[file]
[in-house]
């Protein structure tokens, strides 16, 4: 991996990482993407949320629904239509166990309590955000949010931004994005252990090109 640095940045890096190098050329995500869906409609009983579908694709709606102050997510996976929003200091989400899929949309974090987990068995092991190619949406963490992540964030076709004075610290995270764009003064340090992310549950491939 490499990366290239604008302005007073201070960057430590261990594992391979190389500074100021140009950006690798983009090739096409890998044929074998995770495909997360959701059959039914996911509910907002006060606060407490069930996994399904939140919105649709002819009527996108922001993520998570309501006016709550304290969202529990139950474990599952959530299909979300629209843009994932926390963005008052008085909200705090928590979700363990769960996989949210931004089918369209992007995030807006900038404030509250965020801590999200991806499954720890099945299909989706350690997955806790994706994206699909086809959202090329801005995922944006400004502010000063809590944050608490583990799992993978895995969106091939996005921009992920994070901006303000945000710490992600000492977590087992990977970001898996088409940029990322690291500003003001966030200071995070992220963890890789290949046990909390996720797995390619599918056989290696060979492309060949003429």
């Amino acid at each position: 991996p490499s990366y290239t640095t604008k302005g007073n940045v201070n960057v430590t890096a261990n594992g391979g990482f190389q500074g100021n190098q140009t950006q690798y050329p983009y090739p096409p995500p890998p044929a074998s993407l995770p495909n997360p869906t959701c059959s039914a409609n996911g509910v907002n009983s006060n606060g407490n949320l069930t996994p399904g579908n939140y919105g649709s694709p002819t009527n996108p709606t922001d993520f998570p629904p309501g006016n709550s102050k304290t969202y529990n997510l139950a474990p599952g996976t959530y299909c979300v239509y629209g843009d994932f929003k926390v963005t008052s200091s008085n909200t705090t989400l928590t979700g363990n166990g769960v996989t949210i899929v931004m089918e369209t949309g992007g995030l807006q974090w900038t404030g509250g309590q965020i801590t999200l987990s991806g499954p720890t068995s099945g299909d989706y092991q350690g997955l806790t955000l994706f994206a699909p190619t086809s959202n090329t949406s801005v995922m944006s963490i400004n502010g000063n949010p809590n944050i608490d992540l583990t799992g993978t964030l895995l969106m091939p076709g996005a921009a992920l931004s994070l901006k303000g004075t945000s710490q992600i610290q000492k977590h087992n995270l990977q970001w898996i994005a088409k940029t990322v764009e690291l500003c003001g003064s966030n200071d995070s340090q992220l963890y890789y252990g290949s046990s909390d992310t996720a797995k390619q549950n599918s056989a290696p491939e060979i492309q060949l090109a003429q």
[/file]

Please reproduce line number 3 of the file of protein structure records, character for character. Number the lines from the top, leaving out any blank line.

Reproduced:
């Amino acid at each position: 991996p490499s990366y290239t640095t604008k302005g007073n940045v201070n960057v430590t890096a261990n594992g391979g990482f190389q500074g100021n190098q140009t950006q690798y050329p983009y090739p096409p995500p890998p044929a074998s993407l995770p495909n997360p869906t959701c059959s039914a409609n996911g509910v907002n009983s006060n606060g407490n949320l069930t996994p399904g579908n939140y919105g649709s694709p002819t009527n996108p709606t922001d993520f998570p629904p309501g006016n709550s102050k304290t969202y529990n997510l139950a474990p599952g996976t959530y299909c979300v239509y629209g843009d994932f929003k926390v963005t008052s200091s008085n909200t705090t989400l928590t979700g363990n166990g769960v996989t949210i899929v931004m089918e369209t949309g992007g995030l807006q974090w900038t404030g509250g309590q965020i801590t999200l987990s991806g499954p720890t068995s099945g299909d989706y092991q350690g997955l806790t955000l994706f994206a699909p190619t086809s959202n090329t949406s801005v995922m944006s963490i400004n502010g000063n949010p809590n944050i608490d992540l583990t799992g993978t964030l895995l969106m091939p076709g996005a921009a992920l931004s994070l901006k303000g004075t945000s710490q992600i610290q000492k977590h087992n995270l990977q970001w898996i994005a088409k940029t990322v764009e690291l500003c003001g003064s966030n200071d995070s340090q992220l963890y890789y252990g290949s046990s909390d992310t996720a797995k390619q549950n599918s056989a290696p491939e060979i492309q060949l090109a003429q």